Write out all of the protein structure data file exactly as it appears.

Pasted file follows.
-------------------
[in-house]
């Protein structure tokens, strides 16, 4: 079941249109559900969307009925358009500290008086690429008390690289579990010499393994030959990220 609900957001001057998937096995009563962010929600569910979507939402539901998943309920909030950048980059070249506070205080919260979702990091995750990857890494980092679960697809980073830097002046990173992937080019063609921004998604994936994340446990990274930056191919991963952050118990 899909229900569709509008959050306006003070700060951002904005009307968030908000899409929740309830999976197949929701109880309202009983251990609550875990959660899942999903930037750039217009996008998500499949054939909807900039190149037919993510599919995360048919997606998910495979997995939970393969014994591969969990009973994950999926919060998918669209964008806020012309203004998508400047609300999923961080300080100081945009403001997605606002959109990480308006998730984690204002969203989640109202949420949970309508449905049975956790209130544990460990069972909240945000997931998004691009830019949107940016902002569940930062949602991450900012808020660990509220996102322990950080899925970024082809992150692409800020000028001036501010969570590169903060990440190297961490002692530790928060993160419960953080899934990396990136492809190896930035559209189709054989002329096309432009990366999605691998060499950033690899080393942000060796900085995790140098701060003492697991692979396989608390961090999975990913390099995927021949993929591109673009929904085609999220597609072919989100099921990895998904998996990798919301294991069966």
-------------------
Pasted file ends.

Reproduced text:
[in-house]
């Protein structure tokens, strides 16, 4: 079941249109559900969307009925358009500290008086690429008390690289579990010499393994030959990220 609900957001001057998937096995009563962010929600569910979507939402539901998943309920909030950048980059070249506070205080919260979702990091995750990857890494980092679960697809980073830097002046990173992937080019063609921004998604994936994340446990990274930056191919991963952050118990 899909229900569709509008959050306006003070700060951002904005009307968030908000899409929740309830999976197949929701109880309202009983251990609550875990959660899942999903930037750039217009996008998500499949054939909807900039190149037919993510599919995360048919997606998910495979997995939970393969014994591969969990009973994950999926919060998918669209964008806020012309203004998508400047609300999923961080300080100081945009403001997605606002959109990480308006998730984690204002969203989640109202949420949970309508449905049975956790209130544990460990069972909240945000997931998004691009830019949107940016902002569940930062949602991450900012808020660990509220996102322990950080899925970024082809992150692409800020000028001036501010969570590169903060990440190297961490002692530790928060993160419960953080899934990396990136492809190896930035559209189709054989002329096309432009990366999605691998060499950033690899080393942000060796900085995790140098701060003492697991692979396989608390961090999975990913390099995927021949993929591109673009929904085609999220597609072919989100099921990895998904998996990798919301294991069966």